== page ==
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To become an anchoress, a woman had to seek permission from the appropriate ecclesiastical authorities. First, she needed to speak with the local ecclesiastical authority, the parish priest. In the conversations that would follow, she would need to convince the priest that her desire to be an anchoress was truly spiritual, i.e. that she wasn’t running away from something, or being forced to take this step, or choosing this arduous vocation out of pride. Next, a letter would be sent to a higher authority, that is the bishop who would ultimately give permission for the woman to undertake her vocation. There follow two letters regarding Christine Carpenter, an anchoress in Shere, Surrey, England. The letters were written in 1329 and give some insight into the process that was observed. Click on the following links to open the letters of inquiry and consent.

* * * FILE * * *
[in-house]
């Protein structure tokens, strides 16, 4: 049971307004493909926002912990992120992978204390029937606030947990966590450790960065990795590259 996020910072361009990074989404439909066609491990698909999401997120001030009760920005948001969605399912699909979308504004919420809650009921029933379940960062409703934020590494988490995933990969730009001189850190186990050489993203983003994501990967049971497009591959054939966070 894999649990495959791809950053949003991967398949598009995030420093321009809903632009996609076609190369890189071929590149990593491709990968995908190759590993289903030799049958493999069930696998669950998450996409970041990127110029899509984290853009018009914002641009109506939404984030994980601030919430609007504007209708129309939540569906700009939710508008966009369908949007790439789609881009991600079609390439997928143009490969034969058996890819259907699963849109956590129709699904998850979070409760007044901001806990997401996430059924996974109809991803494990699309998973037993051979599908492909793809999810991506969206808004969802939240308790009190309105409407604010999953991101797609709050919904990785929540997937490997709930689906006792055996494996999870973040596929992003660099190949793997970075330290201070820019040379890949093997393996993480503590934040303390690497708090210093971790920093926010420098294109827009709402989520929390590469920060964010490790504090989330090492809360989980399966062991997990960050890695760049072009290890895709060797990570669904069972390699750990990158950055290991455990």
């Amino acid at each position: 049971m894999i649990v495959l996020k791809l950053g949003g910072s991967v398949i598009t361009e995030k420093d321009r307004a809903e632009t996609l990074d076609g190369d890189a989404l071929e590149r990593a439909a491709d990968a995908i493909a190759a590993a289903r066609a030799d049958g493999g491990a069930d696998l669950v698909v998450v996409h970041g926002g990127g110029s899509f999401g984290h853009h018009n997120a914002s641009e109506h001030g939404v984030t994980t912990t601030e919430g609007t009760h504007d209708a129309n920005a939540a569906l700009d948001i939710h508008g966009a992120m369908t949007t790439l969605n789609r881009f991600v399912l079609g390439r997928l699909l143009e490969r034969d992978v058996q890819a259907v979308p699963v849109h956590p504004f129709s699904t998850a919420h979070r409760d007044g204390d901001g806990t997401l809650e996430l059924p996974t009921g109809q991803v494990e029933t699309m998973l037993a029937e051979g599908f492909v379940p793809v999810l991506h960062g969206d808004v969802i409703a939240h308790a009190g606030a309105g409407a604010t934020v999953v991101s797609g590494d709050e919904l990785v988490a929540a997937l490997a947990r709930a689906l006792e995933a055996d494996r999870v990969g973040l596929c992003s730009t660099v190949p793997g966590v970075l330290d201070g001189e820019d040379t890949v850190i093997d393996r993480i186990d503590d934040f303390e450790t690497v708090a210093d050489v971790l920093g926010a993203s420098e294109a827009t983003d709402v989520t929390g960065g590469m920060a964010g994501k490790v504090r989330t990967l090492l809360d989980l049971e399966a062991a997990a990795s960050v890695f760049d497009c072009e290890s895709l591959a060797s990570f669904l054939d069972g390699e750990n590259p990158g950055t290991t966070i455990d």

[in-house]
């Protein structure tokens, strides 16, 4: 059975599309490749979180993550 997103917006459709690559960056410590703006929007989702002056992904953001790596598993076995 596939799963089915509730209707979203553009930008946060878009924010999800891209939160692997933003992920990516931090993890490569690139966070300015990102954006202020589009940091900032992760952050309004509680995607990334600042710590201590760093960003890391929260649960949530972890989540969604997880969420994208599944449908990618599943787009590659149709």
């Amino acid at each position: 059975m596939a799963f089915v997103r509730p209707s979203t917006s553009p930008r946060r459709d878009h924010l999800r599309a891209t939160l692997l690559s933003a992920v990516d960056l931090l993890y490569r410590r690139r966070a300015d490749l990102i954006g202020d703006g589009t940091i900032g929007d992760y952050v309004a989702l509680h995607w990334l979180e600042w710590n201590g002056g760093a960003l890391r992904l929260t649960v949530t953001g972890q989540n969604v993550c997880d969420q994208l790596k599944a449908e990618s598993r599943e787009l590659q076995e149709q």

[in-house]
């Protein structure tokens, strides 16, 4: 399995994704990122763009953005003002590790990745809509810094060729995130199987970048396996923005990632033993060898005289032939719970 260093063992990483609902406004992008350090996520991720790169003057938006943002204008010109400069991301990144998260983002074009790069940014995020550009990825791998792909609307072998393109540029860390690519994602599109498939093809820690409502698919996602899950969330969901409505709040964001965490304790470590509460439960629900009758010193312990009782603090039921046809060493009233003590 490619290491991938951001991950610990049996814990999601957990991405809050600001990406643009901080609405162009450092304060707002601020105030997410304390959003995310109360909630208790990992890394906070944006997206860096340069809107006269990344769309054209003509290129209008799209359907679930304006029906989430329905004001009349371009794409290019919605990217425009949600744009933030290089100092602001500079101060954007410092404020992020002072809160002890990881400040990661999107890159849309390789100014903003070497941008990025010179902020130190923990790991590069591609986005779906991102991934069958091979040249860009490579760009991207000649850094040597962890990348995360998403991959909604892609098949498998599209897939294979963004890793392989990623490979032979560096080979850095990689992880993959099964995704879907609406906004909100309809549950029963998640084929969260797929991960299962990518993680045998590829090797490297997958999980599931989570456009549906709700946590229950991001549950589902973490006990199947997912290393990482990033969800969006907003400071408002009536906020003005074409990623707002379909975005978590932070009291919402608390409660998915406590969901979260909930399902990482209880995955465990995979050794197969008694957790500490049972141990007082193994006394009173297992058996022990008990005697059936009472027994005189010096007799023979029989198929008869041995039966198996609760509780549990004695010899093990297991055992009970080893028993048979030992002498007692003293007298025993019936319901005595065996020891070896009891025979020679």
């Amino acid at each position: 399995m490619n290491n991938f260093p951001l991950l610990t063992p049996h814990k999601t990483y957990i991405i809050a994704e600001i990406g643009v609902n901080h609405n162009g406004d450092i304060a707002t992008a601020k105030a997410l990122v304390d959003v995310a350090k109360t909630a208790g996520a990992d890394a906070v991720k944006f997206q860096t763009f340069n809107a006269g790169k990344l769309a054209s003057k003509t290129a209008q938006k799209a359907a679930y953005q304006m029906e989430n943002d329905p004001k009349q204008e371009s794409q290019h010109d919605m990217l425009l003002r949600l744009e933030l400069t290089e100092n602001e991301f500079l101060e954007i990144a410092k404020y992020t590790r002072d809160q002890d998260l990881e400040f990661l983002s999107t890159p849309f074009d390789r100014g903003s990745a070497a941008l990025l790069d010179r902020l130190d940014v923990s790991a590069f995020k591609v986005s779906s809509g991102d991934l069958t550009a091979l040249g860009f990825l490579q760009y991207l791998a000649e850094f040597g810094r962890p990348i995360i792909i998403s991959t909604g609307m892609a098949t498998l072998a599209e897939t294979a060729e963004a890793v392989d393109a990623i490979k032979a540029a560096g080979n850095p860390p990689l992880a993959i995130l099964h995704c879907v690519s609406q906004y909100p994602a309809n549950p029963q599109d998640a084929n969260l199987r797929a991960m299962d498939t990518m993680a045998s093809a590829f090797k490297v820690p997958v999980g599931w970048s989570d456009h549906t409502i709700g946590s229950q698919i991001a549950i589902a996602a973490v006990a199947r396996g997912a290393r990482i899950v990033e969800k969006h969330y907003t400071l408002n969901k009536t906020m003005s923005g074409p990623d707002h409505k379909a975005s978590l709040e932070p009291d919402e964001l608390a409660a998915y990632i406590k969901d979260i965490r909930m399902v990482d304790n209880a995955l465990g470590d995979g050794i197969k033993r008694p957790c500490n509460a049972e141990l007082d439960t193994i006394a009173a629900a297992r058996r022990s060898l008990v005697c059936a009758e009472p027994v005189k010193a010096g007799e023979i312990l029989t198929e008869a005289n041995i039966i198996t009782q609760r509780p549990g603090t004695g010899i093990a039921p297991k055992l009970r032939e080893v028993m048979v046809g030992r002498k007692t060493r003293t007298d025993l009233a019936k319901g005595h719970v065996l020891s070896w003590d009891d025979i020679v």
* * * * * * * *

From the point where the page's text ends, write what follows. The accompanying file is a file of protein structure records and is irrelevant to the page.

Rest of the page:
Letter of Inquiry for Becoming an Anchoress

Letter of Consent for Enclosure

Virtual Medieval Church and Its Writings
University of Saint Thomas–Saint Paul, MN
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Petition to Become an Anchoress--illustration of medieval text